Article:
Shalamar

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Re: Special Snowflake Stories
« Reply #23371 on: September 09, 2013, 11:13:45 AM »
I have an SS sitting close to me at work.  She has a very annoying habit of picking up her mouse and slamming it repeatedly on her desk when she's frustrated.  So, I'll be working away, then suddenly I'll hear *BANG BANG BANG BANG BANG!*   (Her record, if you're curious, is 15 bangs in a row.)  Today I couldn't stand it anymore, and I said "Tanya ...!", whereupon my other co-worker said "Yeah, you're banging your mouse again, and it's bugging us."  Tanya's response?  "If you were going through what I'm going through right now, you wouldn't just be banging your mouse, you'd be throwing the entire computer out the window."

Right. Because none of us ever get frustrated or stressed at work.  >:(

MissRose

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Re: Special Snowflake Stories
« Reply #23372 on: September 09, 2013, 11:19:25 AM »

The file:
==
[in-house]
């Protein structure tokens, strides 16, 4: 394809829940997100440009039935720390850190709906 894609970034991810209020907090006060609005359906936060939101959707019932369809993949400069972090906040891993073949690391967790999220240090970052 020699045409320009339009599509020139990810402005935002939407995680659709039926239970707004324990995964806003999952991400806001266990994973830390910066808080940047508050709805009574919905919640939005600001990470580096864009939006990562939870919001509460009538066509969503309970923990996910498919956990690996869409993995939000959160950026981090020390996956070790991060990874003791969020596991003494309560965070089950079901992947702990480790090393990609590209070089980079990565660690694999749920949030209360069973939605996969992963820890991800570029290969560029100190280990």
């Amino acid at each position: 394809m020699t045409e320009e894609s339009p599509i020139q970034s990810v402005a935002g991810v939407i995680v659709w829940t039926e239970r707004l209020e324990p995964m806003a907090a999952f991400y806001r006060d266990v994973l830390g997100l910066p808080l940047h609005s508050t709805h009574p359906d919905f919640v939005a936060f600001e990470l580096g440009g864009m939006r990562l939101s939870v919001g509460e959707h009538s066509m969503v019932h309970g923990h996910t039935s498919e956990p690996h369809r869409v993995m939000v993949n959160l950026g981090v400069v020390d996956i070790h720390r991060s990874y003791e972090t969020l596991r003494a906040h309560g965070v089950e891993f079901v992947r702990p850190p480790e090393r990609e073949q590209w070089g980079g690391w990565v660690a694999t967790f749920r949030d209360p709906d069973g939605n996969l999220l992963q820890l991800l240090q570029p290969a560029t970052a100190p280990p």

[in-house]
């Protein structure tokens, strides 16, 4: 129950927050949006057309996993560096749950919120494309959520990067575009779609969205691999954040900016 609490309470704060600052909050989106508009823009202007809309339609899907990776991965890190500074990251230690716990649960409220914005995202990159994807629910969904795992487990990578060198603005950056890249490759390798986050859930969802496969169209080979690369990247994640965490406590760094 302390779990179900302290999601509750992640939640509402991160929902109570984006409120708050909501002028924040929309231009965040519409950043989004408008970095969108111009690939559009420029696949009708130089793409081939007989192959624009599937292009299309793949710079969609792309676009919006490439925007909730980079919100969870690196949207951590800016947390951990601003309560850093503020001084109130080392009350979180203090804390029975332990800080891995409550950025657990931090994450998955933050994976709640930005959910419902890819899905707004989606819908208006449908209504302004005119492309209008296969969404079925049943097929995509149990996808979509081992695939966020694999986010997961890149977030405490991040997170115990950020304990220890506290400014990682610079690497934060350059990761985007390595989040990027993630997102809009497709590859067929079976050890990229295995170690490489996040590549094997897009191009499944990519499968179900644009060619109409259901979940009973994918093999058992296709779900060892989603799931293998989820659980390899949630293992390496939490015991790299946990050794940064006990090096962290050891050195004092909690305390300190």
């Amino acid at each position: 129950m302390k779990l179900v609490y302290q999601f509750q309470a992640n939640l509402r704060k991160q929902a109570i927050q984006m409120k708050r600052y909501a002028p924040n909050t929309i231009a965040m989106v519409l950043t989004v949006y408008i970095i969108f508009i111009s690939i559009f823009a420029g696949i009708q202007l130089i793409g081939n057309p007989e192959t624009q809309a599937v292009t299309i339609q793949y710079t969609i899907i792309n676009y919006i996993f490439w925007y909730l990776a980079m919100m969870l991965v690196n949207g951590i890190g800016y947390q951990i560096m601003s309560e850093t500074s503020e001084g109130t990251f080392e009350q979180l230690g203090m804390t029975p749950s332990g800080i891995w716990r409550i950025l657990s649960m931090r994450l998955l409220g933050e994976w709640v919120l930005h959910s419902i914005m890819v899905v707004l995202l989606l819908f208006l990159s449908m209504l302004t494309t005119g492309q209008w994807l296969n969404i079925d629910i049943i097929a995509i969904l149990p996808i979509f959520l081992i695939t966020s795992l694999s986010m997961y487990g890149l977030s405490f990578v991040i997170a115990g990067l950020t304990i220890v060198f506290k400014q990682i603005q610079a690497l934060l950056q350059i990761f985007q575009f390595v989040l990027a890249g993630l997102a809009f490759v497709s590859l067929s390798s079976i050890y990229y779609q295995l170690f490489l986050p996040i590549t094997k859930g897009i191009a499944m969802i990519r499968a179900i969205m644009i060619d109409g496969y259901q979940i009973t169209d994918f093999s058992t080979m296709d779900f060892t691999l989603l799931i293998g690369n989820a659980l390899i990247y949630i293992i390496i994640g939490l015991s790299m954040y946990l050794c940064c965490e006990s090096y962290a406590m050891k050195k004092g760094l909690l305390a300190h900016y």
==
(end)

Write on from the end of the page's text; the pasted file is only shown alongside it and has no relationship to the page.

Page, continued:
The stories about the kids at concerts and the like made me glad that there were no kids at the Broadway show I went to, and it helped it was a weekday-school night as the musical started around 7:30pm and ended no later than 10pm.  I have no issues with kids of elementary school age (age 5/6 and older) going to shows/musicals/plays but they need to learn to behave decently and be told to do so ahead of time by the adults that are with them.

*inviteseller

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Re: Special Snowflake Stories
« Reply #23373 on: September 09, 2013, 11:37:42 AM »
The problem is the SS's of the world think because it is something that may appeal to their kids, they should take their kids and everybody else is supposed to understand that they neeeeeeeed to give their kids culture and their kids are just expressing themselves.  How dare we, the public, take away their children s freedom of expression??